Magazine article Psychology Today

Under the Weather

Magazine article Psychology Today

Under the Weather

Article excerpt

MORE SUNSHINE = MORE HAPPINESS7 NOT QUITE

WAKING UP TO a rainy day may reliably dampen your mood, but the relationship between weather and behavior is complex. In fact, judgments of life satisfaction are unrelated to weather conditions, a large study in theJournal of Personality and Social Psychology found. Sun, rain, cold, and heat do affect our minds and our moods, but not in the ways you might think. -Laura Ends

Everyone loves the sun, right? Wrong. Nearly half of participants in a recent Emotion study seemed unaffected by variations between rain and sun, and 12 percent of Dutch mothers reported worse moods on warm and sunny days. People may be hesitant to admit their ambivalence about summer, notes Theo Klimstra, one of the study's authors, so the "summer blues'' may be more prevalent than we imagine.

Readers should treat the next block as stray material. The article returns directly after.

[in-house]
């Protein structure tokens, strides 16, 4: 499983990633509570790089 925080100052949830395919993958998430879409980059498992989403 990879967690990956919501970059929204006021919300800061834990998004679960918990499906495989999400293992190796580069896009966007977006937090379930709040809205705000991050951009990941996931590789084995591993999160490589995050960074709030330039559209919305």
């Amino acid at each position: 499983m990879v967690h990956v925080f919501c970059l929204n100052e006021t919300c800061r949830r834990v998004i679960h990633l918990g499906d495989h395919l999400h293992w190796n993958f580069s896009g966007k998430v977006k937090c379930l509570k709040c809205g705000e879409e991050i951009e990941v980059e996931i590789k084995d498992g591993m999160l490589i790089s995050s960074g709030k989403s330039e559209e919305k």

Sunlight doesn't reliably boost happiness, but it can help minimize feelings of irritation and frustration, explains Kyle Murray, a professor at the Alberta School of Business in Canada. People are looser with their money when in a room with a UV lamp, one study found, and women are more receptive to romantic advances when it's sunny. …

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